We don’t always like to admit it, but frequently, mother and father really do know best. Case in point: Now that you’re looking for a job, you may find yourself wishing you had listened to mom when she cautioned you about posting those risqué photos of you and your buddies from senior week. Likewise, you probably rolled your eyes and thought dad was clueless when he warned you that controversial tweets and complaints about teachers or those Facebook comments made by a vengeful girlfriend might come back to haunt you in the years to come.
Back then, finding a job was the farthest thing from your mind. Five years later, you’re stuck with an unsavory online persona that you’re afraid could follow you for a lifetime!
There are many ways to improve your digital persona, but unfortunately, not every post, tweet and photo can be erased without a trace. What if you’re in the middle of an interview when a recruiter tells you he’s seen those drunken photos or read a scathing review of your work on Angie’s list — and then asks you to explain? You can’t delete all evidence of your digitally preserved bad behavior, but here are some tips that will help you navigate this truly awkward situation:
You’ve obviously impressed the recruiter enough to warrant an interview. Otherwise, you would have been among the many jobseekers who weren’t offered interviews by employers. Perhaps this is because of the content of their social media sites. Now you have an opportunity to set the record straight.
“Never say, ‘What page?’ Playing dumb won’t work if the evidence of your after-work activities exists online,” warns Dawn Rosenberg McKay, author of The Everything Job Interview Question Book.” Instead, it may backfire, giving the impression that you really are oblivious to your actions and their consequences.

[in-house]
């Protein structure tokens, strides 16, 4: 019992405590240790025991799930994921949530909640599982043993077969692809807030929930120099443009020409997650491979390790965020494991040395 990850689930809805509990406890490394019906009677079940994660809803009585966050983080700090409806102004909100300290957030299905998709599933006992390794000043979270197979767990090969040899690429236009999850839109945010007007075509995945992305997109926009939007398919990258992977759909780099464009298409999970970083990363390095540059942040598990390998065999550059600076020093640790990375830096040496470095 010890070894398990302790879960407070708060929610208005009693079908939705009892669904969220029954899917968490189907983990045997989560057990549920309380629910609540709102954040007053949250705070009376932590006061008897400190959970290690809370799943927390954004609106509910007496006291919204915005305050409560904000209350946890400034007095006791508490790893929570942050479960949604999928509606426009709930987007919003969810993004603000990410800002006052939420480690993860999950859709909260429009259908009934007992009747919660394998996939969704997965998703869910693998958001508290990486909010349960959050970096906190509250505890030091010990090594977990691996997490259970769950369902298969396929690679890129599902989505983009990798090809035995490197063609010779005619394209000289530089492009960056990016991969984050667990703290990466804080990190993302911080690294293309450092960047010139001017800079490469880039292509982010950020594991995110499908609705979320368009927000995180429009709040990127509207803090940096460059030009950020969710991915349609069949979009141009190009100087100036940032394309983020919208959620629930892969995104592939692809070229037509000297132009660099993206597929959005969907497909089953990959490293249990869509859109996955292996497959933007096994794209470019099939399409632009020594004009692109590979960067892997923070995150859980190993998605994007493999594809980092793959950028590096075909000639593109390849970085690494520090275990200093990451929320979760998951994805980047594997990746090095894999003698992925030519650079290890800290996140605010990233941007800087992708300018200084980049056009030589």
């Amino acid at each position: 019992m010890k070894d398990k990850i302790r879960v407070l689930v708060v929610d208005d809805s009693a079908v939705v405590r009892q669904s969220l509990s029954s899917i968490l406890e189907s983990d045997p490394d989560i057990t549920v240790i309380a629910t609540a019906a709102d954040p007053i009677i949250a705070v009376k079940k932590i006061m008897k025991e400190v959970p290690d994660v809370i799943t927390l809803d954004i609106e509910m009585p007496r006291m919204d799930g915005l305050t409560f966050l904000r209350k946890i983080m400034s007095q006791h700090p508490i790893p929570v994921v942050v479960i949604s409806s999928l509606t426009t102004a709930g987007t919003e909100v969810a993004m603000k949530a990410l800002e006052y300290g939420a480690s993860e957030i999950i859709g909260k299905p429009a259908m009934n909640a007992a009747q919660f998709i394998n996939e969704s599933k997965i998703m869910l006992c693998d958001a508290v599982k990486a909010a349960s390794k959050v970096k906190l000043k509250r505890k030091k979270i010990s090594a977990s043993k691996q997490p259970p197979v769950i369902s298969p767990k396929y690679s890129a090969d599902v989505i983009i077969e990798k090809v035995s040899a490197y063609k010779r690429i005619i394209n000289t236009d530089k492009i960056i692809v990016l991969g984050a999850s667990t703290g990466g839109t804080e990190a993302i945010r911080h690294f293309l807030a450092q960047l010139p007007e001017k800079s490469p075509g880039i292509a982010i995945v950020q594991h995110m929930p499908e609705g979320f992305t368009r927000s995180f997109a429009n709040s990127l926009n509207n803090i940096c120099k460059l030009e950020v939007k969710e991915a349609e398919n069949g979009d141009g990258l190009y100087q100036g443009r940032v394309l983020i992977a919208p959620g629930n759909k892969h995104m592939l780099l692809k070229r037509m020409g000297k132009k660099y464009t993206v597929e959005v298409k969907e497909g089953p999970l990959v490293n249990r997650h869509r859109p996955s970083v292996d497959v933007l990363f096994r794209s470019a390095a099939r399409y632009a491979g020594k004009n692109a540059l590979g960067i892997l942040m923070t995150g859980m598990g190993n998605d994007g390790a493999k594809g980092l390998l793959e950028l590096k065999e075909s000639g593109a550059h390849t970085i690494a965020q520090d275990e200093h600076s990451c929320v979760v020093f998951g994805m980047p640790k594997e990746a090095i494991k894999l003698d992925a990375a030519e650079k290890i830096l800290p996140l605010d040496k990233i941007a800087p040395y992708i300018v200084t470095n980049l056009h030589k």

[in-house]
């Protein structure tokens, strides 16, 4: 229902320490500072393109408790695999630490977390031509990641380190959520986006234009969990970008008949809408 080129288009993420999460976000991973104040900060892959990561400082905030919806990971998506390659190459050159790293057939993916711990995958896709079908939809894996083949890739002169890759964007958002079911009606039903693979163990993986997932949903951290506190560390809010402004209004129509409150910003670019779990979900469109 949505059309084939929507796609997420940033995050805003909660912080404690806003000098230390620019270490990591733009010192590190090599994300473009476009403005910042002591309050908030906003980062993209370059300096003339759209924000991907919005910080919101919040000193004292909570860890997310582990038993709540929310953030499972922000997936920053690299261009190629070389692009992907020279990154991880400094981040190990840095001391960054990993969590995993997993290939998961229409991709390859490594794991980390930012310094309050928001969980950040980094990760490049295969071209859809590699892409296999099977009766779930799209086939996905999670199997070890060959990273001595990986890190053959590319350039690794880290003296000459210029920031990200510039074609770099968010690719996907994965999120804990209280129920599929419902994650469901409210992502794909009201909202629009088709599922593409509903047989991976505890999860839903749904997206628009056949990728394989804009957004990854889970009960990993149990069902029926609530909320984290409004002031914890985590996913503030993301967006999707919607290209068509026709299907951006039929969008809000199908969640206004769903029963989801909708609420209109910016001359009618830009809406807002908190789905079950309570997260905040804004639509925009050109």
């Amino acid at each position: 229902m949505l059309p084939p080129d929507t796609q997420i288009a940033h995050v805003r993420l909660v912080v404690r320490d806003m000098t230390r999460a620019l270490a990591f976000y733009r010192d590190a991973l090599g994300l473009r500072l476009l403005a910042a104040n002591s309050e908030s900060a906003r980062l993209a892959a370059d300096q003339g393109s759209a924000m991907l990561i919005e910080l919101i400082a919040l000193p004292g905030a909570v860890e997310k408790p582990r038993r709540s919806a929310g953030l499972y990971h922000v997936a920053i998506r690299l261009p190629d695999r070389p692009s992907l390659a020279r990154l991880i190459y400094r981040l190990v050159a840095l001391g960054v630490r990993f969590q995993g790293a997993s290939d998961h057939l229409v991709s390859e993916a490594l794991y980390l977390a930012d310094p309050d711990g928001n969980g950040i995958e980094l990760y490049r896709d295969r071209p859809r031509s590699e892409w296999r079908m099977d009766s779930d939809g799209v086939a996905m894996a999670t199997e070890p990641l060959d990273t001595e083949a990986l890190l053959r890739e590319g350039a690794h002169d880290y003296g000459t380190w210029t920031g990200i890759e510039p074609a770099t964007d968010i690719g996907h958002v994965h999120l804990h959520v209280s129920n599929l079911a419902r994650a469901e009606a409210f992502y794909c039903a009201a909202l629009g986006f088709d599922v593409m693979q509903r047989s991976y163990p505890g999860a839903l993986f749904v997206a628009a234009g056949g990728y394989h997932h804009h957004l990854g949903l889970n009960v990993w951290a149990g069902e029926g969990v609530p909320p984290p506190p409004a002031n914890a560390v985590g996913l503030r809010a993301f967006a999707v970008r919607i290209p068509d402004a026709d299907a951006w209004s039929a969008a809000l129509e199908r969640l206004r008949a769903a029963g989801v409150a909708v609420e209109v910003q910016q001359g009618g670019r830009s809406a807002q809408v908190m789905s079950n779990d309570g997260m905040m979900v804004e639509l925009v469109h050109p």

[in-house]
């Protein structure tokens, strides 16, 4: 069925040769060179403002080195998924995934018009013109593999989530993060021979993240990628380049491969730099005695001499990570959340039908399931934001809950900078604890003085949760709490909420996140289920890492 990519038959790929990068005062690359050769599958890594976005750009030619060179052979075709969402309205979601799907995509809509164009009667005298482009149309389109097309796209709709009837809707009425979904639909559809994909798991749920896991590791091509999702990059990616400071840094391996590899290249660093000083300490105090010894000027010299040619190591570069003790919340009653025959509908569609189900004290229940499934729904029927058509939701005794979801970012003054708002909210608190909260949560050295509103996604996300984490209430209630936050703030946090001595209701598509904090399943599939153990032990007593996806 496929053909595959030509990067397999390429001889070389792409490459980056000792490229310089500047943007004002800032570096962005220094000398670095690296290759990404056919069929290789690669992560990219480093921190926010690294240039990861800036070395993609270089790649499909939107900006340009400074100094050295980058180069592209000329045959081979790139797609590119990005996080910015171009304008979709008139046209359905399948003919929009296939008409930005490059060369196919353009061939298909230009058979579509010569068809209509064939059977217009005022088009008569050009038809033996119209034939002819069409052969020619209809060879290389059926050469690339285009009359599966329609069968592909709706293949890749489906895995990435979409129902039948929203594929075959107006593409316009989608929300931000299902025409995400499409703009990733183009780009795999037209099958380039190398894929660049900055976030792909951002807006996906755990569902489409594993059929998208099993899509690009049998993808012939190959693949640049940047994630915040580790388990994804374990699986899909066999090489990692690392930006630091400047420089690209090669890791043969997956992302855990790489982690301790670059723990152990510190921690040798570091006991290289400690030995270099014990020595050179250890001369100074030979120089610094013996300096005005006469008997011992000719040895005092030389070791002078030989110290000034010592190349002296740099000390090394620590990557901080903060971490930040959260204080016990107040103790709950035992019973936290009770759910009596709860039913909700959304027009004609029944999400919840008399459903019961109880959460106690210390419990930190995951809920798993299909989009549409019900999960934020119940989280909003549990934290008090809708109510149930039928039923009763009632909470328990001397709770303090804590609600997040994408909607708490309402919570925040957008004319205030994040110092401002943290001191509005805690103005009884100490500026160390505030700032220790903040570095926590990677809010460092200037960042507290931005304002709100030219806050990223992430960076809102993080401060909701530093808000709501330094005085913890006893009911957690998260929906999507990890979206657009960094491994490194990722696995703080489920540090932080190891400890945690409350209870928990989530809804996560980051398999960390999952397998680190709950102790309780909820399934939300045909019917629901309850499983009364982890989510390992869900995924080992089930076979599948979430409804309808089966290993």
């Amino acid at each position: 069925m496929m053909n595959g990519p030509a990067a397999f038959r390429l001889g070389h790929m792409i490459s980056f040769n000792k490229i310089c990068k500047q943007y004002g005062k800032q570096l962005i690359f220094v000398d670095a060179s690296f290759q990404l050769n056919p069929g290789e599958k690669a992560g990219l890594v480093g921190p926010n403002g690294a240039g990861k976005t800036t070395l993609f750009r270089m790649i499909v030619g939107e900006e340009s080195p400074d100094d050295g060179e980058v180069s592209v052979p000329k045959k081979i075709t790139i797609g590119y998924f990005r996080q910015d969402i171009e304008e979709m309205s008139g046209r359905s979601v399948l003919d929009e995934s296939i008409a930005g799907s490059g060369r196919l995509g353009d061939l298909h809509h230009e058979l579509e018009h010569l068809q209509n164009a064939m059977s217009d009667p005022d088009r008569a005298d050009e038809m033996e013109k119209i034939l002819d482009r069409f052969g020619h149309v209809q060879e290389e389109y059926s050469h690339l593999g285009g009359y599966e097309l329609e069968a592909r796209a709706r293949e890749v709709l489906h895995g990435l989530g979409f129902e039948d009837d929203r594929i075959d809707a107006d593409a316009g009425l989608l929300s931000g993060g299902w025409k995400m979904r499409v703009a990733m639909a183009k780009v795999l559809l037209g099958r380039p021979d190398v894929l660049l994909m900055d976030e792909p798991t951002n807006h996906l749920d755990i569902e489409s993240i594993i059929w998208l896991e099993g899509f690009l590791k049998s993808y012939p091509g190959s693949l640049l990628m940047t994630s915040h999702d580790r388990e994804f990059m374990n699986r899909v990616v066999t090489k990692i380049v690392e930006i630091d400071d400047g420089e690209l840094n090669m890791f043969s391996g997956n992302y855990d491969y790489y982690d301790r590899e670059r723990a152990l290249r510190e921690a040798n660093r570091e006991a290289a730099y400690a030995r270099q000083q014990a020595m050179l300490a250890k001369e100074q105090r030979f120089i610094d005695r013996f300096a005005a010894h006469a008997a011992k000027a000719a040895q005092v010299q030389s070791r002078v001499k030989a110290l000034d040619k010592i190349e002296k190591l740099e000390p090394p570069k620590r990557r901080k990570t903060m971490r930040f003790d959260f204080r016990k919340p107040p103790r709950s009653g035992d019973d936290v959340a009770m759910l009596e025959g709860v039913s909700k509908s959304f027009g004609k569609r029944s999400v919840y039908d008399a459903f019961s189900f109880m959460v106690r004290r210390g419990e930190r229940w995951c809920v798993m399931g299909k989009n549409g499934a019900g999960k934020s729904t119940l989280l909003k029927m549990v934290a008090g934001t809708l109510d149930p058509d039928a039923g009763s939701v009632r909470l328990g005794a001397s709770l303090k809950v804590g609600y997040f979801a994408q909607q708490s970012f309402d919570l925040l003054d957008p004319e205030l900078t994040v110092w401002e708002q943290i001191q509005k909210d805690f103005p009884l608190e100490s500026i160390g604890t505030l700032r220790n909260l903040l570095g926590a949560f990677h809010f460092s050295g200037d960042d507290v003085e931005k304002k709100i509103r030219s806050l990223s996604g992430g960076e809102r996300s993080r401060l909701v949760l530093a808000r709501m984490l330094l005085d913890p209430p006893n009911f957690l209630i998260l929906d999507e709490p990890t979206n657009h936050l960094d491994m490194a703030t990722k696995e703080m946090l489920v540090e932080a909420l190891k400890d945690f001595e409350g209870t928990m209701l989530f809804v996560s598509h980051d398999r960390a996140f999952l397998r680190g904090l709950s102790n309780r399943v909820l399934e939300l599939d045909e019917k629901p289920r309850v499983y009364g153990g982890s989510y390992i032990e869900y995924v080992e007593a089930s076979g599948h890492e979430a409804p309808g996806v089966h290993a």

Likewise, don’t say, “What I do on my own time is my business,” Rosenberg McKay advises. Although this may be true, it doesn’t do much to assure the prospective employer that your outside activities won’t have a negative effect on your work performance. Try letting the interviewer know that you have a strong work ethic, and would never allow your social life to impinge on your work life.
“Prepare a response to questions you may receive about any unfavorable material on the Web that you can’t remove — scandalous photos, a criminal record, blog posts from detractors,” suggests Lisa Gerstner, associate editor at Kiplinger’s Personal Finance.
Use your response to explain how you have changed and what you have learned since the days when you posted inappropriate material or were involved in questionable activities.
“I sincerely regret the poor judgment I used in my online behavior. At the time, I just didn’t realize the impact it could have for my future. I’ve grown up a lot since then, and now understand the importance of using the Internet responsibly and as a means of putting my best foot forward.”
Once you’ve explained how much you’ve grown since the time of your online misbehavior, see if you can move the conversation toward a discussion of social media and the important role it plays in today’s business world. This will give you a chance to showcase your knowledge of online marketing, reputation management, communications or commerce.
Now that you’re a professional, act professionally. Your digital persona tells the world who you are, so take care to present yourself accordingly by using social media to your advantage, not to your detriment.
Even if you can’t delete all incriminating evidence, there are things you can do to minimize the likelihood that anyone will find it. For example, maintain an active presence on LinkedIn, Twitter and Facebook, posting informative information, industry-related articles, and calling attention to your professional accomplishments. The more you post, the less likely that those photos from spring break 2010, or that regrettably profane tweet from 2012 will show up on an Internet search. Keep on top of it and in time, your digital profile will be (almost) as good as new.